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I'm very new to Haskell (and functional programming in general), and I'm trying some basic exercises to try to get an understanding of the language. I'm writing a "naive" prime number checker that divides each number under the input to check if there is any remainder. The only constructs I've learned so far are comprehension lists and recursive functions, so I'm constrained to that. Here's what I'm trying:

isprime 1 = False
isprime 2 = True
isprime n = isprimerec n (n-1)

isprimerec _ 1 = False
isprimerec n t = if (n `rem` t) == 0 then False else isprimerec n (n-1)

The intention is that the user would use isprime n. Then isprime would use isprimerec to determine if the number is prime. It's a pretty round-about way of doing it, but I don't know any other way with my limited knowledge of Haskell.

Here's what happens when I try this:

isprimerec 10 9

Runs forever. I have to use Ctrl+C to stop it.

isprimerec 10 5

Returns False. The else part is never evaluated, so the function never calls itself.

I'm not sure why this is happening. Also, is this anywhere near close to how a Haskell programmer would approach this problem? (And I don't mean checking primality, I know this isn't the way to do it. I'm just doing it this way as an exercise).

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You can replace isprime n = isprimerec n (n-1) with isprime n = isprimerec n (n `div` 2) since n will not be divisible by any number greater than n/2 – Carlos López-Camey Feb 4 '13 at 18:49
@CarlosLópez-Camey I was thinking about doing that, but I was afraid that it would return a floating point number instead of an integer. Does div only return integers then? – Hassan Feb 4 '13 at 18:51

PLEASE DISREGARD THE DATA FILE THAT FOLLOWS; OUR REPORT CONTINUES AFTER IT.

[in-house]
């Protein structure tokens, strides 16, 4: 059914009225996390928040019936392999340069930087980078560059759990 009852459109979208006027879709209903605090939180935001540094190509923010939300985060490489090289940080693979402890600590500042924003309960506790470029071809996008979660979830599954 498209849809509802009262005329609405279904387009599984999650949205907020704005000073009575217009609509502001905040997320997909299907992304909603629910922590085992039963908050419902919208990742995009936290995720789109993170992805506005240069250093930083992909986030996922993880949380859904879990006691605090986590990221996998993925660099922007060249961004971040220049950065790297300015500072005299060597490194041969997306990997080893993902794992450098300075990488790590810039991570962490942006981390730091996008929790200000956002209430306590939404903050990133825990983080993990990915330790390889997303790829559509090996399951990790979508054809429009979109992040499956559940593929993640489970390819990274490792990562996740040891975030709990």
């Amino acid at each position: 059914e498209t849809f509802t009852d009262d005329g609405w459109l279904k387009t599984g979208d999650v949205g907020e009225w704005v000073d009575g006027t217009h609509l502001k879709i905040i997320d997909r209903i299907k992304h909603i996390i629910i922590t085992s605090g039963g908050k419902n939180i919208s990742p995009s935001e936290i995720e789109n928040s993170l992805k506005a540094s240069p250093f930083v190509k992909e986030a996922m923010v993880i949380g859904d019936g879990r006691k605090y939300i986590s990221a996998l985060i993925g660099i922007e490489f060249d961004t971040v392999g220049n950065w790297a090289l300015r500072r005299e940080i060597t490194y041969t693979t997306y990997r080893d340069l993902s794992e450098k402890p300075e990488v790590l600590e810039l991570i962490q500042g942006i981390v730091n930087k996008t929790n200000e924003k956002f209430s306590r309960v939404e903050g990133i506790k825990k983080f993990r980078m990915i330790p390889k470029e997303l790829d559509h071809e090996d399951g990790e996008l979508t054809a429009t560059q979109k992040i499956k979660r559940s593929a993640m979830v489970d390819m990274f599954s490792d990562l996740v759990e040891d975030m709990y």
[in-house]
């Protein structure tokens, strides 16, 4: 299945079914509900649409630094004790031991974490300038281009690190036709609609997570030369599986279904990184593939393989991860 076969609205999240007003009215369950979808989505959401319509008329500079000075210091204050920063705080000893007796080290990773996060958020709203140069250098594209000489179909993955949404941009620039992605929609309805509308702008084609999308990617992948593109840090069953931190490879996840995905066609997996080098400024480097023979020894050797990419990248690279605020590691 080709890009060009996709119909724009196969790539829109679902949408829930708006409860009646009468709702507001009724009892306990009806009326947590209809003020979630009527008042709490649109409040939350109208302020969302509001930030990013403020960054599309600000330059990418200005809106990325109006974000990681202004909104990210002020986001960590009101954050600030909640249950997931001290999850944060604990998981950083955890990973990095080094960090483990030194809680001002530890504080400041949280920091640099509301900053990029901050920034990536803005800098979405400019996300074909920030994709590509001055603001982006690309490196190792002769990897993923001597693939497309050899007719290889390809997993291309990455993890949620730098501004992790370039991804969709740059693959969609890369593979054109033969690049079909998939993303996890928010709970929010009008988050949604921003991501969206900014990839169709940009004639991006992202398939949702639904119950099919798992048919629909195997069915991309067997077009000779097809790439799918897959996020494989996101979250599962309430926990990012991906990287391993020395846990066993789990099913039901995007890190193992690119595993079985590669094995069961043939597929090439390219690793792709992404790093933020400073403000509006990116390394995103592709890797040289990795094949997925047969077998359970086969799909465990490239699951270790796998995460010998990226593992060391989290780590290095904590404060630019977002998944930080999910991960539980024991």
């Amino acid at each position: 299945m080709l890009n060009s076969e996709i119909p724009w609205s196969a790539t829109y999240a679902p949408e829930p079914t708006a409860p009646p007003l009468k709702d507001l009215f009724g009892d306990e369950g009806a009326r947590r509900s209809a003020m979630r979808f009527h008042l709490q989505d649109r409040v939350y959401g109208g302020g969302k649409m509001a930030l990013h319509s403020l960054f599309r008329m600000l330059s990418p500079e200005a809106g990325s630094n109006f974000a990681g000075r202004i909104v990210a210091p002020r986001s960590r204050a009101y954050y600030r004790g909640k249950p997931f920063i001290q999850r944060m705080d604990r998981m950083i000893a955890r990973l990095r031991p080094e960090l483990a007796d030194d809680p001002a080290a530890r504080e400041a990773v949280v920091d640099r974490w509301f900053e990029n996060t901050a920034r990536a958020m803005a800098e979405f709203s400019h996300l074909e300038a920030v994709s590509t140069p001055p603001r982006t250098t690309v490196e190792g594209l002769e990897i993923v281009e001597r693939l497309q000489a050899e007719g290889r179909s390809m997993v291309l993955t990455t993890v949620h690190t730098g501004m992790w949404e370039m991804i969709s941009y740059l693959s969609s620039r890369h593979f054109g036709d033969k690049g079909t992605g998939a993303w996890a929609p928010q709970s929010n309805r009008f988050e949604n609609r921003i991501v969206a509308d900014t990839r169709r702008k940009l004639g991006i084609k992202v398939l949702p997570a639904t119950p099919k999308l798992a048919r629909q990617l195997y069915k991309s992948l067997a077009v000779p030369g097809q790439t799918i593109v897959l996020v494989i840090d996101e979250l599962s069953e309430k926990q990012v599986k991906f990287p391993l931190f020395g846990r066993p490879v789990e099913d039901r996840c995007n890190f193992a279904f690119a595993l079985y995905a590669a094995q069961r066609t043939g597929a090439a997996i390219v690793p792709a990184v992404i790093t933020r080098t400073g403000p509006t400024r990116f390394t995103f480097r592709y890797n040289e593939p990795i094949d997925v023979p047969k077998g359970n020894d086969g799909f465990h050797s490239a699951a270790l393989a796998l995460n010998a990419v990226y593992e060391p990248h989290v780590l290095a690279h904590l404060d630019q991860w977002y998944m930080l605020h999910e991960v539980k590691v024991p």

Yes, the type of div is Integral a => a -> a -> a and there are only two instances of Integral in the Prelude: Integer and Int (this can be checked with :i Integral in ghci) – Carlos López-Camey Feb 4 '13 at 18:54

4 Answers 4

up vote 6 down vote accepted

The problem is in this line

isprimerec n t = if (n `rem` t) == 0 then False else isprimerec n (n-1)

You use (n - 1) as the second argument where it should be (t - 1). A further point, I think you want the isprimerec _ 1 case = True.

As to your more general question of whether or not this is idiomatic, I think you're on the right track. ghci has a decent command line debugger. I found this by putting your code in a file, loading it, and then issuing the command :break isprimerec. I then called your function and stepped through it with :step.

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Your bug is a simple typo; at the end of isprimerec, your second parameter becomes n-1 instead of t-1. But that aside, the function isn't quite idiomatic. Here's the first pass of how I would write it:

isPrime :: (Ord a, Integral a) => a -> Bool
isPrime n | abs n <= 1 = False
isPrime 2 = True
isPrime n = go $ abs n - 1
  where go 1 = False
        go t = (n `rem` t /= 0) && go (t-1)